Slow drying herbs
These herbs don't dry well in bunches and are best if separated from their stalks and dried on screens. Herbs such as basil, dill leaves, lovage, parsley, and thyme fall into this category. Remove the leaves, cut them into small pieces, and lay them on screens for air drying or place on a cookie sheet to dry in the oven or a dehydrator. Set the oven or dehydrator to a low temperature (below 150°F), and stir often until the leaves are dry. Store in glass jars.
Herbs with high water content, such as basil, lovage, mint, lemon balm, and tarragon can also be frozen. Freezing preserves herbs in a bright green state and makes them available for adding to soups and stews in winter. Wash herb stems and remove the leaves. Pat the leaves dry and place on a cookie sheet or tray, separating them so they don't freeze together in a solid mass. Cover and place in the freezer until frozen. Store in an airtight container or freezer bags for up to one year.
Another handy way to freeze herbs is in ice cube trays. This is a great way to preserve combinations of herbs you use in special soups and stews in winter. Stuff three or four individual leaves or chopped herbs in a ice cube tray and fill with broth or water. Freeze, then remove the blocks and store in freezer bags.
Pestos & vinegars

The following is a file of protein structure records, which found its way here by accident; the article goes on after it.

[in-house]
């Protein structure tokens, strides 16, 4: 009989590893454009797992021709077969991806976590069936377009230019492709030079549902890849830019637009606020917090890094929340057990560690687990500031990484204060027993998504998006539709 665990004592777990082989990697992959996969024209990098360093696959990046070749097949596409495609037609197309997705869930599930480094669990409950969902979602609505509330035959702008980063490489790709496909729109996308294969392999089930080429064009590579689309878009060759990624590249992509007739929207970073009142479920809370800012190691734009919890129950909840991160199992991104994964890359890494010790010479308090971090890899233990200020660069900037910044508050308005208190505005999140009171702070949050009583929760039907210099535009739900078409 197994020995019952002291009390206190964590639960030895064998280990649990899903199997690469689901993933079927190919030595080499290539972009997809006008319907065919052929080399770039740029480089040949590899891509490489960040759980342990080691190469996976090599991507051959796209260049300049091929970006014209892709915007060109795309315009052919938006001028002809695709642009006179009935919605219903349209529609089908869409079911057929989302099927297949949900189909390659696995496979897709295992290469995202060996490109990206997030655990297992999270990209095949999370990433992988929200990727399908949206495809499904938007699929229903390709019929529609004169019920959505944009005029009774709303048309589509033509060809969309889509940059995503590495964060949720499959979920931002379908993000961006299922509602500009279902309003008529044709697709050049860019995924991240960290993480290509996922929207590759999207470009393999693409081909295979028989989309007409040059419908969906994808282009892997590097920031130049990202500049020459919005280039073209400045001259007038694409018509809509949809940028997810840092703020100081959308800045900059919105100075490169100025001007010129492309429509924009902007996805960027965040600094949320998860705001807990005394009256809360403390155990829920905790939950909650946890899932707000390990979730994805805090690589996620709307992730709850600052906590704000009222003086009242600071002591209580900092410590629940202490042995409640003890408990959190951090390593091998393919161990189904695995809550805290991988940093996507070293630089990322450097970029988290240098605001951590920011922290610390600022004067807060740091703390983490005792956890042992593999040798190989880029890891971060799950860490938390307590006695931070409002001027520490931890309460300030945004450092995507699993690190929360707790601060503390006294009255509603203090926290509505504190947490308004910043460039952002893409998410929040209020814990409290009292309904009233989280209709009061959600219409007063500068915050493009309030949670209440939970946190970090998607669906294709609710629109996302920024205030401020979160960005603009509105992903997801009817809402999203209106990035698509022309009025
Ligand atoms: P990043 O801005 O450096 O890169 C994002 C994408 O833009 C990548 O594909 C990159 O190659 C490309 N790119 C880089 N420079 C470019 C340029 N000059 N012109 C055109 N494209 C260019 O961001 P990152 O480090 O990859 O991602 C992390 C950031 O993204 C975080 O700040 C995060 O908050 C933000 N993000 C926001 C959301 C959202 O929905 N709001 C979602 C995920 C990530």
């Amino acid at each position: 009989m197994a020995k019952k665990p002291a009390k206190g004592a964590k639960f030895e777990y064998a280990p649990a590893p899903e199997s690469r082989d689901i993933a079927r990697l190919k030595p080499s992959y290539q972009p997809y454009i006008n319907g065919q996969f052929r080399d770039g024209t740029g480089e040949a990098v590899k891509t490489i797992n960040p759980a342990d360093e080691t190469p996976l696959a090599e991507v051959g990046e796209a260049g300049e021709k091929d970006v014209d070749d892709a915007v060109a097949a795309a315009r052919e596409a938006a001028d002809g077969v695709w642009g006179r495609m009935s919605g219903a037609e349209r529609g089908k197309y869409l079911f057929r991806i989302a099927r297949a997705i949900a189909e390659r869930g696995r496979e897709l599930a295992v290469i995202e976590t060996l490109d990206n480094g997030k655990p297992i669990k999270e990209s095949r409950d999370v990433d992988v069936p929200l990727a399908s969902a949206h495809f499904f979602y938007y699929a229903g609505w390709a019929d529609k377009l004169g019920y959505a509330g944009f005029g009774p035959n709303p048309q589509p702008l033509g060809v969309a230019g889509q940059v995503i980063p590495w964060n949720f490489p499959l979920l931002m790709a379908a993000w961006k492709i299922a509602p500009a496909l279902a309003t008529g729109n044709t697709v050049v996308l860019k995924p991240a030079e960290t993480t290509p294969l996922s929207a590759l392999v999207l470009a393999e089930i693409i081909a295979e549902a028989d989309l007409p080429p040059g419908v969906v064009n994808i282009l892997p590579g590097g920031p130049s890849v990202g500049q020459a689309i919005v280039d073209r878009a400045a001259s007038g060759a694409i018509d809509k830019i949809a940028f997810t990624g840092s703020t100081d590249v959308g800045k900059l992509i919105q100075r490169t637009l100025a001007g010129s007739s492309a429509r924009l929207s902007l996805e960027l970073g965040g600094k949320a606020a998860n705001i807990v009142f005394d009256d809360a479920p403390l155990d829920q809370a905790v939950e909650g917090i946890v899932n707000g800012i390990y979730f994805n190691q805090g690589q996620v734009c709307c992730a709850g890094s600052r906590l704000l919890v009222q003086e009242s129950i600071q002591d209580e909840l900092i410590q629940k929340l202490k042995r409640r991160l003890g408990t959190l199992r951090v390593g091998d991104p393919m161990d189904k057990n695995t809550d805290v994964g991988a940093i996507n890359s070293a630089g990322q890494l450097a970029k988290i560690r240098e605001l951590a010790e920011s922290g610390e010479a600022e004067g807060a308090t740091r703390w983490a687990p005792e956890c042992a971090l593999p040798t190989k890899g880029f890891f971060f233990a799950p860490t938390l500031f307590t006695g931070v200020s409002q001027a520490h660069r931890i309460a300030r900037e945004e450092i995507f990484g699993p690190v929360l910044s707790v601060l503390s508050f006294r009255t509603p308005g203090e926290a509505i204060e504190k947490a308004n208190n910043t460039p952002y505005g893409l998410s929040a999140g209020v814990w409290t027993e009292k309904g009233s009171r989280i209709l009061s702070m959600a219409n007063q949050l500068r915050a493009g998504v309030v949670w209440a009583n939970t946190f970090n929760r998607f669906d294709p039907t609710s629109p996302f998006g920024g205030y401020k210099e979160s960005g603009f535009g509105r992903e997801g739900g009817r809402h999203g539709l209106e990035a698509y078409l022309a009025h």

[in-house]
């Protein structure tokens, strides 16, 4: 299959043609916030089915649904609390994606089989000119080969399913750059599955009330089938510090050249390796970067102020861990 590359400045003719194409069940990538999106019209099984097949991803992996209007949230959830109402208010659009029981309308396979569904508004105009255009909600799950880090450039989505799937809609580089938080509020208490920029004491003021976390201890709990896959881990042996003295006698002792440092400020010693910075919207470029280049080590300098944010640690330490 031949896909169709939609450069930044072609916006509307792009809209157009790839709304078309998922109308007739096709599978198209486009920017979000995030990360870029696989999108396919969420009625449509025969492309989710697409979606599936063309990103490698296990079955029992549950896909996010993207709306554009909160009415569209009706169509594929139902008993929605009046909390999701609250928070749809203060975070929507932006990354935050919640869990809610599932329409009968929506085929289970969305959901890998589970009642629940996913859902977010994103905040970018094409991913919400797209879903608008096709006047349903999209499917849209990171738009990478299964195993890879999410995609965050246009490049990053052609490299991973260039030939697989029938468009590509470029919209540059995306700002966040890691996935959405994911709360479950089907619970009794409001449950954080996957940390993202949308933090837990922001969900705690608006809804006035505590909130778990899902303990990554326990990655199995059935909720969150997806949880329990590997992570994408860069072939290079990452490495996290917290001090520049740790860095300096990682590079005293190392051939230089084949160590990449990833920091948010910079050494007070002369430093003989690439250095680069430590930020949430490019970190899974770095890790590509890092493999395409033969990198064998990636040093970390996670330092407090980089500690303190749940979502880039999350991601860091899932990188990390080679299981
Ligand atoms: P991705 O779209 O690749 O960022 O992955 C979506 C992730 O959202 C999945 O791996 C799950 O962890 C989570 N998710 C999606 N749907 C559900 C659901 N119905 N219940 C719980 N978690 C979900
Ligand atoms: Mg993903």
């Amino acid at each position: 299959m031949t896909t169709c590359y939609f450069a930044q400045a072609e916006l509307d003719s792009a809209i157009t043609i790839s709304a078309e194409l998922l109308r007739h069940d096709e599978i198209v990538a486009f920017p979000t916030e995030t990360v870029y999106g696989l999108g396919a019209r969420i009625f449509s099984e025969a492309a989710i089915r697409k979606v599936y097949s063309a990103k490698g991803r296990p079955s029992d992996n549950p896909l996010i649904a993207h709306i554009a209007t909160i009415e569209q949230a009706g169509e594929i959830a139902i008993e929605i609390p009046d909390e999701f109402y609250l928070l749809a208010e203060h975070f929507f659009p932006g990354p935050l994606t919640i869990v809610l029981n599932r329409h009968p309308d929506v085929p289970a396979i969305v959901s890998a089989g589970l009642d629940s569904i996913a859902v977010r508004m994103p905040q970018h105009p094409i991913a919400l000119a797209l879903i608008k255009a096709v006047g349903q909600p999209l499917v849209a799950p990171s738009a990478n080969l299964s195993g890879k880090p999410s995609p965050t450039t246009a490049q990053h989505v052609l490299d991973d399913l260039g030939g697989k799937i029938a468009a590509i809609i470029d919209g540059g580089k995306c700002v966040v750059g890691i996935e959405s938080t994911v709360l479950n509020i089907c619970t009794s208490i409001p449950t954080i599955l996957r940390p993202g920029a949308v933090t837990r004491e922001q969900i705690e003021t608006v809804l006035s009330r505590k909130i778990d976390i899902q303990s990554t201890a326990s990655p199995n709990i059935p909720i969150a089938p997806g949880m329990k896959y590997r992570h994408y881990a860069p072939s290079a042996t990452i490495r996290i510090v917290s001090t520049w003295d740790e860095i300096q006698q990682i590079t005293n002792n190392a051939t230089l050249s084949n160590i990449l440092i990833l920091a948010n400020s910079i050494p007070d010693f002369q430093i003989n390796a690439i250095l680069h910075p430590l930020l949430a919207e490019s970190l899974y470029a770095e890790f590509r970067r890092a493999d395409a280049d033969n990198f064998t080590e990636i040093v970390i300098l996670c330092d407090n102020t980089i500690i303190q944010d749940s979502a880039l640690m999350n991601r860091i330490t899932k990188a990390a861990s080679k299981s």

I love eating pesto in summer and preserving pesto for winter, too. I use the ice cube tray method making batches of pesto by filling the trays and storing the cubes in freezer bags. Don't feel limited to basil pesto either. The word pesto, in Italian, means to pound or crush, so try out different leaf combinations like spinach and parsley, arugula and parsley or kale and sun-dried tomatoes. Vinegars are a great way to preserve herbs such as basil, oregano, thyme, and rosemary. Use three to four sprigs of herbs per one cup of vinegar. Experiment with white vinegar, cider vinegar and wine vinegar, using different herbal combinations and amounts.
Collecting herb seeds
Some herb plants are best preserved by collecting the seeds. Dill, fennel, and coriander are some of the most popular herbs whose seeds are used in cooking. To collect herb seeds, let the plants flower and form seed heads. When the seed head begins to yellow and dry, but before the seeds start dropping, harvest the head and cover it with a brown paper bag, securing the bottom with an elastic band. Hang it upside down indoors. Wait a week or so to let the herb seeds mature and dry. Periodically shake the bag to dislodge the seeds into the bag. Store seeds in a glass jar in a dark location. Use within six months for best flavor.